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Minehead to Porlock Walk

We left the van on Minehead's beach front, not far from the eyesore of Butlin's concentration camp, and prepared to begin the official start of the south west coastal path. Though we'd walked some sections previously we decided that it was time to take it a bit more seriously and make an official start. So Simon brought out the red ribbon, we asked some unsuspecting passers-by to hold the other end whilst someone else took a photo of us cutting it next to the monument which marks the beginning of the trail. The monument itself, an hallucinogenic large pair of hands holding an enormous map, is a fairly recent addition to the route, and we both agreed that without it we'd never have found the starting point.

Off we strode, full of vigour, determination, and with mind altering pasties in hand for sustenance, the path left the seafront with it's pissed and bored population milling around for the bank holiday, and instantly leapt up the nearest hill all the way onto Exmoor.

This part of the path appeared to be a bit of a rollercoaster as it climbed up the moorland, then suddenly plunged into a valley. The views, however, were stunning, and we sat looking out over the Bristol Channel to Wales admiringly. Surprisingly, although it was easter, hardly anyone else seemed to be walking the route, and I'd expected to be behind lines of people like it is in the Lake District.

One of the hobbies around Minehead seems to be setting fire to things, and as we walked past scorched signs and burned hillsides we expected to meet pyromaniacs at any moment and be torched alive. We eventually came to a fork in the path, and decided to choose the 'rugged path', which followed the cliff edge. Since we were out to walk the coastal path, we figured, it was time to get a bit fundamental about it, and actively follow the coast.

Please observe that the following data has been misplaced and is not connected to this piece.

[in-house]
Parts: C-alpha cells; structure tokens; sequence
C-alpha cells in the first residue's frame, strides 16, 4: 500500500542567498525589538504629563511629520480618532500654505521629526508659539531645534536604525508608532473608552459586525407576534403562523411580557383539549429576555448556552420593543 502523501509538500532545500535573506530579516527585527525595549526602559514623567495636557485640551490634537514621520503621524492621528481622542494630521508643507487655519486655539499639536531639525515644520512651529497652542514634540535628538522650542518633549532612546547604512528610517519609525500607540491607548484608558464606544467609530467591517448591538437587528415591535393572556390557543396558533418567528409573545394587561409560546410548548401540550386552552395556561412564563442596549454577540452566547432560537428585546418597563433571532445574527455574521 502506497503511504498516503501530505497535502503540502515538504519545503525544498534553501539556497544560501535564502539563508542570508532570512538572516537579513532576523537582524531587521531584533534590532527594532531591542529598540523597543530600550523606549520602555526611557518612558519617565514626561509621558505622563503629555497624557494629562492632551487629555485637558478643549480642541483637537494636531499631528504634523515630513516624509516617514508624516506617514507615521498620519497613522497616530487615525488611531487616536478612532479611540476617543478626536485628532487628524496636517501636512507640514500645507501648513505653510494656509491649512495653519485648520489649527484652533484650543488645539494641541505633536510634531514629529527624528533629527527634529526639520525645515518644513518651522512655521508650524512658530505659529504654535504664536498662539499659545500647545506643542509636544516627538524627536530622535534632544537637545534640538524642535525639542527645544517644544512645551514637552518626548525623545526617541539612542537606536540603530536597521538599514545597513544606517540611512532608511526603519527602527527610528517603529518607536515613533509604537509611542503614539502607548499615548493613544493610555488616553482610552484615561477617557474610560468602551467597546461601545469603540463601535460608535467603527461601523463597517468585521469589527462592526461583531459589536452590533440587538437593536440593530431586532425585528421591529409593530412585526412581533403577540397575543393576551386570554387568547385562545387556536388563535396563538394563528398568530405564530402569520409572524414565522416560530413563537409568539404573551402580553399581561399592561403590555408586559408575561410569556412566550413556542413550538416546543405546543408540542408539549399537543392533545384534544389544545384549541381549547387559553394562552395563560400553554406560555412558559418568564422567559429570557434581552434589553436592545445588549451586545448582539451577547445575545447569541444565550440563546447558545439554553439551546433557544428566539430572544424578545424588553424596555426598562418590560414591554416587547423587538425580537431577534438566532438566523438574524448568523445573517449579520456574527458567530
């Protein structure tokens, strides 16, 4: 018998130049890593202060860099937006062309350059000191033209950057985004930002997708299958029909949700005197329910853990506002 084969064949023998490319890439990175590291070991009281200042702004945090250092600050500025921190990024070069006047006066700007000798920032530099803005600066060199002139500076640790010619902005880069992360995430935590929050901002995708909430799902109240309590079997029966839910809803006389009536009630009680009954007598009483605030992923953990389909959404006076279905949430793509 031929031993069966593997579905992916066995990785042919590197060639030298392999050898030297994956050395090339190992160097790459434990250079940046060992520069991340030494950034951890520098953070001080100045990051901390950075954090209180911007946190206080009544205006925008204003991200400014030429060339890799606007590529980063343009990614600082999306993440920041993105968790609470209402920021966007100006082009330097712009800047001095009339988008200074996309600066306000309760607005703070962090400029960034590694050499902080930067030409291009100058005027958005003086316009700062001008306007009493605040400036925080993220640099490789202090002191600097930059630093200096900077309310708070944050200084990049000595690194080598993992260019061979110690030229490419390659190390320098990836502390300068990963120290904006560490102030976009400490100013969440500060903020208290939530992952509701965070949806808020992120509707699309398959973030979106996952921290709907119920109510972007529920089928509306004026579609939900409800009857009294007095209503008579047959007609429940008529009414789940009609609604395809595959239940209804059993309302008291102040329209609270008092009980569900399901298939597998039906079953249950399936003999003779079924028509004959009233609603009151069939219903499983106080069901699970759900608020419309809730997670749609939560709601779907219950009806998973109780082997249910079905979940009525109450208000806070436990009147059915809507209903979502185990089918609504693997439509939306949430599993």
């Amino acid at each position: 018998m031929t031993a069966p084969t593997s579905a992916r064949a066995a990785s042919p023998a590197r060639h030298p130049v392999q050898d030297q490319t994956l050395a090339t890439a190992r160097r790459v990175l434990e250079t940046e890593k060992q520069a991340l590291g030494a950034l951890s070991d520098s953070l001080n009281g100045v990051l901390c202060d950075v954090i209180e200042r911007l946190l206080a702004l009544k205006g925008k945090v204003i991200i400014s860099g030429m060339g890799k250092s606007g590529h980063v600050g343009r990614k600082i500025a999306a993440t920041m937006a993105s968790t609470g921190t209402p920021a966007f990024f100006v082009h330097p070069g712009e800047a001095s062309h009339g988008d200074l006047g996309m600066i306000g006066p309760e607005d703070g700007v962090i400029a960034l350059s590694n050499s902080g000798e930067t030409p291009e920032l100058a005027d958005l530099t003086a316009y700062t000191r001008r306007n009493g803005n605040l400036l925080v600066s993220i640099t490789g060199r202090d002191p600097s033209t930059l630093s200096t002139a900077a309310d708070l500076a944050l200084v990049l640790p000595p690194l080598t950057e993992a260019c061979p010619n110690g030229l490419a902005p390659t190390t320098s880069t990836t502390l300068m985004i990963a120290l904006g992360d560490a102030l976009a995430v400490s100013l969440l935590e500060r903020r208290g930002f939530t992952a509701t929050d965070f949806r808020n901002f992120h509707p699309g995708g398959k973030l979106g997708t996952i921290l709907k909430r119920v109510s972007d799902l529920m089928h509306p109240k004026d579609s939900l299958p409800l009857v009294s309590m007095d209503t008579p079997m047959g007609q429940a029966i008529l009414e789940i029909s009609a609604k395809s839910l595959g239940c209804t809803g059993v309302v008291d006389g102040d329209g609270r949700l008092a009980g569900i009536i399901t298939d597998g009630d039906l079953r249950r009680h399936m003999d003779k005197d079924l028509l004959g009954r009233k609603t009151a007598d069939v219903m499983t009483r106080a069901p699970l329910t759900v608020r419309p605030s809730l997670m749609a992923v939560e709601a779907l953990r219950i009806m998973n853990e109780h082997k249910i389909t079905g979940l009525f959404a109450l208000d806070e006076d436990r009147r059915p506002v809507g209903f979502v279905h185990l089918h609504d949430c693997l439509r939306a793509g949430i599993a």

Soon we found ourselves on Bossington Hill, high up and looking out over Porlock Bay. It was getting late, however, so realising that it would be difficult to find a bus or taxi on Easter Sunday to take us back to Minehead, we descended the hill, found a bridleway, and followed it back to the road to Minehead.

Back at the beginning of the trail, we found 'Jaws' fish and chip shop, which, apparently unchanged since the 70's with it's sitting area in the back of the shop, was just like chip shops used to be. We had a lovely supper, and Simon and I discussed where best to spend the night.

We opted to park on a track close to Selworthy Beacon, and I was introduced to Stealth Camping in Simon's modified Mercedes Sprinter. Looking like a plain van on the outside, the interior is fully kitted out with a double bed, sink, toilet and fridge, cleverly designed to enable you to park up and sleep anywhere without arousing any of the suspicions that a campervan or hippymobile would.

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